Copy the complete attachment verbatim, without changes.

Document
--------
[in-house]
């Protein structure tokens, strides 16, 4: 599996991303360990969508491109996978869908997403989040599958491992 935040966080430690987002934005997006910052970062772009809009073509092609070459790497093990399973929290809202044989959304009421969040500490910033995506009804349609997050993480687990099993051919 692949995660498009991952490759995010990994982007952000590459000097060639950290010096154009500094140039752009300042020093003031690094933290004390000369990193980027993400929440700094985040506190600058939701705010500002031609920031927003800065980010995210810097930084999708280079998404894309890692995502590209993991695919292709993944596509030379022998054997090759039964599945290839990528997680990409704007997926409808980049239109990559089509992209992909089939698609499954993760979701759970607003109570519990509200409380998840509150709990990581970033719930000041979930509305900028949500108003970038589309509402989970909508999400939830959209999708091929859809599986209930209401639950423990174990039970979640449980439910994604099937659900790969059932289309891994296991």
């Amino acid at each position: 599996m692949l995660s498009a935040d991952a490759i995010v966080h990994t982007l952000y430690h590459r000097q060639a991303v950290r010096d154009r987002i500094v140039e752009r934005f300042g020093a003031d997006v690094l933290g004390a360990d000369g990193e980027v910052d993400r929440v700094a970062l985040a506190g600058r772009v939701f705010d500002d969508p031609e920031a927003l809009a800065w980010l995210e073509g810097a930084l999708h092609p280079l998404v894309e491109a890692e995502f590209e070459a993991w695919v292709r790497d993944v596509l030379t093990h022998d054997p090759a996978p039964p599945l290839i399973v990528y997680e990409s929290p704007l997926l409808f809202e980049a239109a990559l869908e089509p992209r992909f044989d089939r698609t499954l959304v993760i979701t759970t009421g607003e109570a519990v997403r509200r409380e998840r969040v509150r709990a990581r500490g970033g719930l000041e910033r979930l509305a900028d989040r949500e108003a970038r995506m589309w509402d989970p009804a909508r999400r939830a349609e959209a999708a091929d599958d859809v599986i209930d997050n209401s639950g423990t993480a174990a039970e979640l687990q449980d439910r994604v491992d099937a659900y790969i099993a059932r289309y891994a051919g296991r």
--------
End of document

[in-house]
């Protein structure tokens, strides 16, 4: 599996991303360990969508491109996978869908997403989040599958491992 935040966080430690987002934005997006910052970062772009809009073509092609070459790497093990399973929290809202044989959304009421969040500490910033995506009804349609997050993480687990099993051919 692949995660498009991952490759995010990994982007952000590459000097060639950290010096154009500094140039752009300042020093003031690094933290004390000369990193980027993400929440700094985040506190600058939701705010500002031609920031927003800065980010995210810097930084999708280079998404894309890692995502590209993991695919292709993944596509030379022998054997090759039964599945290839990528997680990409704007997926409808980049239109990559089509992209992909089939698609499954993760979701759970607003109570519990509200409380998840509150709990990581970033719930000041979930509305900028949500108003970038589309509402989970909508999400939830959209999708091929859809599986209930209401639950423990174990039970979640449980439910994604099937659900790969059932289309891994296991």
């Amino acid at each position: 599996m692949l995660s498009a935040d991952a490759i995010v966080h990994t982007l952000y430690h590459r000097q060639a991303v950290r010096d154009r987002i500094v140039e752009r934005f300042g020093a003031d997006v690094l933290g004390a360990d000369g990193e980027v910052d993400r929440v700094a970062l985040a506190g600058r772009v939701f705010d500002d969508p031609e920031a927003l809009a800065w980010l995210e073509g810097a930084l999708h092609p280079l998404v894309e491109a890692e995502f590209e070459a993991w695919v292709r790497d993944v596509l030379t093990h022998d054997p090759a996978p039964p599945l290839i399973v990528y997680e990409s929290p704007l997926l409808f809202e980049a239109a990559l869908e089509p992209r992909f044989d089939r698609t499954l959304v993760i979701t759970t009421g607003e109570a519990v997403r509200r409380e998840r969040v509150r709990a990581r500490g970033g719930l000041e910033r979930l509305a900028d989040r949500e108003a970038r995506m589309w509402d989970p009804a909508r999400r939830a349609e959209a999708a091929d599958d859809v599986i209930d997050n209401s639950g423990t993480a174990a039970e979640l687990q449980d439910r994604v491992d099937a659900y790969i099993a059932r289309y891994a051919g296991r």